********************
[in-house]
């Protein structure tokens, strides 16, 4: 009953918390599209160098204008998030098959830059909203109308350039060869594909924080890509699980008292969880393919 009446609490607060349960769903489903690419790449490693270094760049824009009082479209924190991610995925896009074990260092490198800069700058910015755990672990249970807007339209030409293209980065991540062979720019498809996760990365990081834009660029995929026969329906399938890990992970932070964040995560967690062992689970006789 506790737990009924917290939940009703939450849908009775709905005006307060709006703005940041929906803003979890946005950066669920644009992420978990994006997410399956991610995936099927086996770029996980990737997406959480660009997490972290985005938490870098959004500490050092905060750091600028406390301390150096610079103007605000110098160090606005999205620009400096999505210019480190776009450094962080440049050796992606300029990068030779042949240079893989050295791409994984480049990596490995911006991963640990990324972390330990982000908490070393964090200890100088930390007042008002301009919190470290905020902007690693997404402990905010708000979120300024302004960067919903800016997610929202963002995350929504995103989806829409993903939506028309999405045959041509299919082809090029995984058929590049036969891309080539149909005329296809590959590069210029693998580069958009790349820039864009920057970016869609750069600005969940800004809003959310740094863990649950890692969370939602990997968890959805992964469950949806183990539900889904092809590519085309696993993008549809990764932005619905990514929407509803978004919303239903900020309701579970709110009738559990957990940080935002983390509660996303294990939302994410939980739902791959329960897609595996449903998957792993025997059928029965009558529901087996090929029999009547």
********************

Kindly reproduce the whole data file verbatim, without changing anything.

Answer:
[in-house]
């Protein structure tokens, strides 16, 4: 009953918390599209160098204008998030098959830059909203109308350039060869594909924080890509699980008292969880393919 009446609490607060349960769903489903690419790449490693270094760049824009009082479209924190991610995925896009074990260092490198800069700058910015755990672990249970807007339209030409293209980065991540062979720019498809996760990365990081834009660029995929026969329906399938890990992970932070964040995560967690062992689970006789 506790737990009924917290939940009703939450849908009775709905005006307060709006703005940041929906803003979890946005950066669920644009992420978990994006997410399956991610995936099927086996770029996980990737997406959480660009997490972290985005938490870098959004500490050092905060750091600028406390301390150096610079103007605000110098160090606005999205620009400096999505210019480190776009450094962080440049050796992606300029990068030779042949240079893989050295791409994984480049990596490995911006991963640990990324972390330990982000908490070393964090200890100088930390007042008002301009919190470290905020902007690693997404402990905010708000979120300024302004960067919903800016997610929202963002995350929504995103989806829409993903939506028309999405045959041509299919082809090029995984058929590049036969891309080539149909005329296809590959590069210029693998580069958009790349820039864009920057970016869609750069600005969940800004809003959310740094863990649950890692969370939602990997968890959805992964469950949806183990539900889904092809590519085309696993993008549809990764932005619905990514929407509803978004919303239903900020309701579970709110009738559990957990940080935002983390509660996303294990939302994410939980739902791959329960897609595996449903998957792993025997059928029965009558529901087996090929029999009547």